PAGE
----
The Gogroove BlueGate performs one very simple function that can be split into two parts. It receives a digital Bluetooth audio signal from a smartphone (or other Bluetooth capable device) and outputs an analog audio signal that can be listened to through headphones, a car stereo, or home audio system. It basically takes a wireless signal and makes a wired one.
The wireless portion of the BlueGate's functionality was performed almost flawlessly. It's the wired half of the equation that frustrated me.
The trouble with wires
The BlueGate device itself is remarkably compact and unobtrusive. The tiny matte-black box measures 1.8 inches by 1.3 inches by 0.3 inch, or about the size of a book of matches, and has the Gogroove BlueGate logo printed in glossy black on one of its flat sides. Along one edge are a small black power button and a round power input. Along another edge are a small LED indicator and a 4-inch pigtail that ends with a male 3.5mm analog auxiliary plug.
It's from the audio and power that my biggest complaints about the Gogroove BlueGate stem.
For starters, although the device charges via USB, the cable has a proprietary rounded tip rather than the more conventional Micro- or Mini-USB connections. So, if you lose the included cable, you can no longer charge the device.
Also, the audio output terminates in a male 3.5mm connection, which is fine if you're plugging into a car or home stereo, which often present their inputs as female ports. However, if you want to plug headphones into your BlueGate, you'll have to use the included male-to-male adapter cable, which is of fairly low quality.
When I plugged my headphones into that adapter to perform the first tests on the BlueGate, I was repulsed by how poor the audio sounded. Later, when testing in a car, I was surprised by how much different and better the resulting audio sounded. Later, I went back to retest the headphones and was again met with poor audio; I surmised that the weak link was the adapter cable. After a bit of connection wiggling, I was able to clean the audio up by only partially inserting the headphone plug, but you'll probably want to supply your own adapter.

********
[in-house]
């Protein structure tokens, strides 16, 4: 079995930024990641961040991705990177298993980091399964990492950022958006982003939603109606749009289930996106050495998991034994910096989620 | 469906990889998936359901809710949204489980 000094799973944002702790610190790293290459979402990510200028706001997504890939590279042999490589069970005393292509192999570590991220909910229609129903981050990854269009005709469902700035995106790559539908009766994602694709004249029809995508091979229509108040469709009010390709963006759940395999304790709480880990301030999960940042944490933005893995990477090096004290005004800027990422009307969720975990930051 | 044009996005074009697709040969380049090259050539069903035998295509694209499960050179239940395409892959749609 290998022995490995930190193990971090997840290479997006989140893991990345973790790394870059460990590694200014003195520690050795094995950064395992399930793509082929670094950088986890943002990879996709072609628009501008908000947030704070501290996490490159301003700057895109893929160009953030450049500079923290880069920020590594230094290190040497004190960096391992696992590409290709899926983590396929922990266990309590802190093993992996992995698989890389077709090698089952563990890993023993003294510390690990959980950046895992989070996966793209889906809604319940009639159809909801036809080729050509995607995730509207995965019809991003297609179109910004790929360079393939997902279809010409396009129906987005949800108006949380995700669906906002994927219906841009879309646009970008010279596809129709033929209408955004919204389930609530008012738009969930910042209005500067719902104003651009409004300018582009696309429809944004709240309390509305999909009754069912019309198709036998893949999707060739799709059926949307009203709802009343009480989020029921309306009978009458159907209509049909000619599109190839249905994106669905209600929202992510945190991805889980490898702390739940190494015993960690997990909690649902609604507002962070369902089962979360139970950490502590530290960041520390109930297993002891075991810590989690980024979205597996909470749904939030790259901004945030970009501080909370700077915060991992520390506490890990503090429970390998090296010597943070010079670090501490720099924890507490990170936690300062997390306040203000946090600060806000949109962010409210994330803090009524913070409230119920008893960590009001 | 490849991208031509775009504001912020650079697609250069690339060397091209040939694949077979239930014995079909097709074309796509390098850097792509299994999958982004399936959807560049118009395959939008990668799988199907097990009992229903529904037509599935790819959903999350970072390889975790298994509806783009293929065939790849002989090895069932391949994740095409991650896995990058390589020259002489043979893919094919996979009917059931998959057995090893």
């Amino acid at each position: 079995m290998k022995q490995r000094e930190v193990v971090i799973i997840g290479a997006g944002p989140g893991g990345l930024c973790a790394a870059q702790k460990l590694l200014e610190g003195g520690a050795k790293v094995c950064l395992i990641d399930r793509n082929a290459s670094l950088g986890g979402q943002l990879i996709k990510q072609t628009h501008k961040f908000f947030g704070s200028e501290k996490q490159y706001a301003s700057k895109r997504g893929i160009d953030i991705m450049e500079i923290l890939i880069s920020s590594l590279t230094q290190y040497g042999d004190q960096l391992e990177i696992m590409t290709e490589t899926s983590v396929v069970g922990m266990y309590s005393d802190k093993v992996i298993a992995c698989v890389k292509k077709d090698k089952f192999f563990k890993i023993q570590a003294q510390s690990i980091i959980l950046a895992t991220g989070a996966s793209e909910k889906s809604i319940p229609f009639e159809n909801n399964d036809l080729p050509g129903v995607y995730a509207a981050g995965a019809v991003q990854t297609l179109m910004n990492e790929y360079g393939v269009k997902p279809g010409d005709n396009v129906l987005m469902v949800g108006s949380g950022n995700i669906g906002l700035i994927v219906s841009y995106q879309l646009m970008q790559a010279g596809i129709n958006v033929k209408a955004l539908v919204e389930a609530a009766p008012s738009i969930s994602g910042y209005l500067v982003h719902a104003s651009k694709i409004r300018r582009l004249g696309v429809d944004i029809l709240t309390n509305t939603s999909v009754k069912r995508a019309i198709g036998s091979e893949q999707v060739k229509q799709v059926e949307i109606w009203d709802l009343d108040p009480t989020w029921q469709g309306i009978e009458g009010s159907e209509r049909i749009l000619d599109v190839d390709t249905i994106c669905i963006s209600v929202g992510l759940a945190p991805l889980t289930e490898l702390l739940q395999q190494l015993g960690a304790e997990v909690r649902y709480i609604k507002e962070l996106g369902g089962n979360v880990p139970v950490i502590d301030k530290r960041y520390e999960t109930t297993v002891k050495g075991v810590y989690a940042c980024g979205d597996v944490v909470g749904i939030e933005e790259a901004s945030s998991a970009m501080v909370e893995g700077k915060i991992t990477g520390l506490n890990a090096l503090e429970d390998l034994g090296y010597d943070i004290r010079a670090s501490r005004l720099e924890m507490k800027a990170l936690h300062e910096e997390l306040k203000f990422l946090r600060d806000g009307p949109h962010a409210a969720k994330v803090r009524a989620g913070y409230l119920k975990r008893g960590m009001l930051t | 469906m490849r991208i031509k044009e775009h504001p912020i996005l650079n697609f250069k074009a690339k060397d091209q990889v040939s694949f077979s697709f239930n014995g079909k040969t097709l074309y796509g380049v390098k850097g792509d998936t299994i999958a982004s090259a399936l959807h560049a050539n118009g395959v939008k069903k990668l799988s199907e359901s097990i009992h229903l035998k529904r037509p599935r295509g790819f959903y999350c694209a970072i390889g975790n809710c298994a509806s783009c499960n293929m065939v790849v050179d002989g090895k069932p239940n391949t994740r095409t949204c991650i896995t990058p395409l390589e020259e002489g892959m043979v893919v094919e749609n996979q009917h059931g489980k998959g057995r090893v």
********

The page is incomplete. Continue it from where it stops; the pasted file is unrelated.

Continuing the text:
Power, pairing, and pausing
The first thing that you'll want to do when you unbox the BlueGate is charge its internal battery. The device charged for me in about an hour and a half and, according to GoGroove's documentation, will stream for about 12 hours on a full charge. We're still working on battery life testing and will update the review later with our results.
To power the unit on or off, hold the power button for a few seconds until the LED starts flashing blue. To enter pairing mode, continue to hold the power button after the unit activates until the LED's color starts alternating between red and blue. The instructions indicate that the unit pairs with a four-digit PIN, but my Samsung Galaxy Nexus didn't even require that much.
The unit doesn't feature its own volume control; instead you'll have to adjust the output volume either on your phone or on the car or home audio system accepting the input. You also don't get controls for skipping forward and backward, but tapping the power button momentarily will toggle Play and Pause.
Oddly, Gogroove's Web site features a number of pictures of the BlueGate plugged into the headphone jack of various smartphones, which makes absolutely no sense, because the audio connection is an output not an input.
After pairing, I noticed yet another oddity. The Gogroove BlueGate connected to my phone with both the Bluetooth audio streaming and hands-free calling profiles, despite the fact that it lacks an internal microphone and wouldn't pass through from my headphones' microphone. You'll want to go into your options to disable hands-free unless you want to confuse your callers with the impending silence.
The Gogroove BlueGate's greatest strength is its simplicity. You charge it, plug it in, pair it, and go. It's not much harder to use than a simple 3.5mm analog auxiliary audio cable. However, the unit's physical design, while compact and unobtrusive, could cause problems for some users.
I may have been nitpicking with my complaints about the device's use of a male audio connection, but my complaint about the nonstandard power cable is an important one. Lose that proprietary USB cable and you may as well throw away your $60 Bluetooth adapter.
If you can find it on sale for less than its $59.99 MSRP (at time of this review, I'm seeing prices as low as $34.99), the GoGroove BlueGate is a good option for adding Bluetooth audio streaming to a car stereo, home audio system, or other use where you'll leave the unit plugged in to power indefinitely.
However, for those who want to use the device on the go, such as with headphones, a device like the Kanex AirBlue that uses a standard Mini-USB connection for power and a simple female audio input will offer much more flexibility for charging the device and potentially better audio quality.